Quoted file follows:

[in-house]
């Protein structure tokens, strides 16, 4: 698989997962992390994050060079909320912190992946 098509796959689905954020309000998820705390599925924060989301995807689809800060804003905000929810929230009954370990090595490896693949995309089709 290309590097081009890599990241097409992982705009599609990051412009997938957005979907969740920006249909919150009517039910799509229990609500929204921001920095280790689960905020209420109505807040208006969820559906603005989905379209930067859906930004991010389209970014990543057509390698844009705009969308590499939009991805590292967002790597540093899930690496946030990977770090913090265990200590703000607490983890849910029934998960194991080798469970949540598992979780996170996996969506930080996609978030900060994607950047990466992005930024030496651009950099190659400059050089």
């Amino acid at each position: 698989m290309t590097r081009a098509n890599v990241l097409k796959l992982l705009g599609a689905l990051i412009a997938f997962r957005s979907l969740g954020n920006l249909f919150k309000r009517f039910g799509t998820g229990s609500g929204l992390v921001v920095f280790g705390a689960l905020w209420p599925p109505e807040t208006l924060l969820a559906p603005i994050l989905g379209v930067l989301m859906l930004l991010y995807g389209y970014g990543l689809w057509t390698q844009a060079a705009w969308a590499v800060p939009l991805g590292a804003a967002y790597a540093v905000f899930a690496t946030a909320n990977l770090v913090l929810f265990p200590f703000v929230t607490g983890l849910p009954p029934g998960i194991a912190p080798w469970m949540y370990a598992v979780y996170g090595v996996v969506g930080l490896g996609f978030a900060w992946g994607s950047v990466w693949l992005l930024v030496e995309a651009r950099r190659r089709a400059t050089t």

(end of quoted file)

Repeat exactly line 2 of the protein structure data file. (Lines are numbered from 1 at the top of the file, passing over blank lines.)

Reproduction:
């Protein structure tokens, strides 16, 4: 698989997962992390994050060079909320912190992946 098509796959689905954020309000998820705390599925924060989301995807689809800060804003905000929810929230009954370990090595490896693949995309089709 290309590097081009890599990241097409992982705009599609990051412009997938957005979907969740920006249909919150009517039910799509229990609500929204921001920095280790689960905020209420109505807040208006969820559906603005989905379209930067859906930004991010389209970014990543057509390698844009705009969308590499939009991805590292967002790597540093899930690496946030990977770090913090265990200590703000607490983890849910029934998960194991080798469970949540598992979780996170996996969506930080996609978030900060994607950047990466992005930024030496651009950099190659400059050089």